Jaran is one of my comfort books, reading it always makes me feel happy. I’ve enjoyed a lot of Kate Elliott’s books, but this is the one I keep coming back to. I didn’t pick it up now because I was feeling in need of comforting but because she mentioned some of the characters in a Livejournal post and it made me miss them. I don’t know if other people feel homesick for certain books, but I quite often do.
Jaran is a science fiction romance, and whether or not I’ll like a romance generally depends on what else is going on and how interesting that is. Here we have everything done just right. Tess is on the rebound, and she’s rebounding from Earth to one of the planets her brother owns as part of an alien Empire, primitive interdicted Rhui. When she gets there, she finds she’s thousands of miles from where she expected to be, witness to illicit alien trafficking. She follows the aliens to find out what’s going on and encounters a fascinating and complex culture of steppe nomads. So there’s a set of interlocking adventure stories at all levels here, not to mention culture clashes and ever-widening implications. Tess’s brother is trying to rebel against the aliens, the aliens are doing something very mysterious on Rhui, the Jaran, the nomads, are getting ready to unite and drive back the settled people. This is a story about worlds changing, lots of worlds, and within that, it’s a story of people overcoming strangeness and distrust and cultural expectations to fall in love.
Jaran stands alone, it is a complete story. There are also two trilogies set in this universe, the Highroad trilogy (written under the name Alis Rasmussen) and the Sword of Heaven trilogy. The Highroad books are prequels, set in the wider universe of humans and Chapalii and settled planets, the Sword of Heaven books are direct sequels to Jaran, continuing the story, expanding it, and repeating themes. I seldom feel any need to re-read any of them—only if I really can’t bear to leave the characters and the world at the end of Jaran. Jaran stands alone so well that while Elliott’s natural length may be the seven book series, I find it enough. But because the other books exist, Jaran is richer—the Chapalii are fascinating aliens, the wide universe in the hints and glimpses we get is detailed and more complex than it would otherwise be. I’d read more Jaran books if there were any—but in the same way I’m pretty much going to read anything Elliott writes.
Jaran is a small scale story set in a larger scale one. The larger scale one serves to give depth and context and significance to the smaller one. They’re also good stories. On the personal level, Jaran is about how Tess becomes confident and finds herself. That’s why it works so well as a love story, and that’s why the volume is complete in itself—Tess has discovered what the Chapalii were doing, even if that opens out a wider mystery, and reported back, and she has reached the end of her emotional arc.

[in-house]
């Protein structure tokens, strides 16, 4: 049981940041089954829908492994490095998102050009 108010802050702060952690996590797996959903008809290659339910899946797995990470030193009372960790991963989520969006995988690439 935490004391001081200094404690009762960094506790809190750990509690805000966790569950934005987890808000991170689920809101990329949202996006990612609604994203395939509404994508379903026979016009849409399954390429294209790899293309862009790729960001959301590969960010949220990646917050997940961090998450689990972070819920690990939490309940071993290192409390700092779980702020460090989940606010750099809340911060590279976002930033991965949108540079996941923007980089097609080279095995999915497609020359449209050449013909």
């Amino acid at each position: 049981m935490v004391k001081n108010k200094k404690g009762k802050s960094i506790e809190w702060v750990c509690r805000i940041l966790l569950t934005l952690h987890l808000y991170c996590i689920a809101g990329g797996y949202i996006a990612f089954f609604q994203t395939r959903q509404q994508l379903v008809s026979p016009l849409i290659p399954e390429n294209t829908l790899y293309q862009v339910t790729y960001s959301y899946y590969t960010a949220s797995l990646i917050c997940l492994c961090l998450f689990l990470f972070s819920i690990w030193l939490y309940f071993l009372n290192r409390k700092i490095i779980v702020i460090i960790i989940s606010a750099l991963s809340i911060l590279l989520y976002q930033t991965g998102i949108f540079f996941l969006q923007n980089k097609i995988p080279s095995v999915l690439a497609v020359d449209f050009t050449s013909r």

The Jaran material culture is clearly based on the Mongols, with their tents and horses and customs. The system in which men and women have different responsibilities and spheres but are both important is done very well—and the fact that Tess (for most of the book) gets away with the privileges of both genders without really the responsibilities of either is dealt with at the end. It feels like a real culture in the small and large things. I very much like the way that during the course of the novel Tess has lovers that do not consume her like tinder before she ends up with the one who inevitably does. Lovers are a woman’s choice, and marriage is a man’s choice—and we see characters who exemplify all the problems you’d expect to find with that. There’s a lot of very interesting and nuanced thinking about gender and relationships and family here.
As well as love, adventure, and spaceships, the book encompasses a great journey across a continent. Travel is something that’s very difficult to write without making it repetitive or dull, and Elliott does very well here with writing about the routine and the surprising elements of the journey. This is a notable example of how to do something difficult correctly. I don’t know enough about horses to know if she also got them right—but anyway, they’re modified horses. Genetically modified by aliens, in this particular case.
This is not a big-idea book. It’s an absorbing book with great characters that has had a lot of thought put into the universe and which gets the details right. There should be more SF like this.
Jo Walton is a science fiction and fantasy writer. She’s published eight novels, most recently Half a Crown and Lifelode, and two poetry collections. She reads a lot, and blogs about it here regularly. She comes from Wales but lives in Montreal where the food and books are more varied.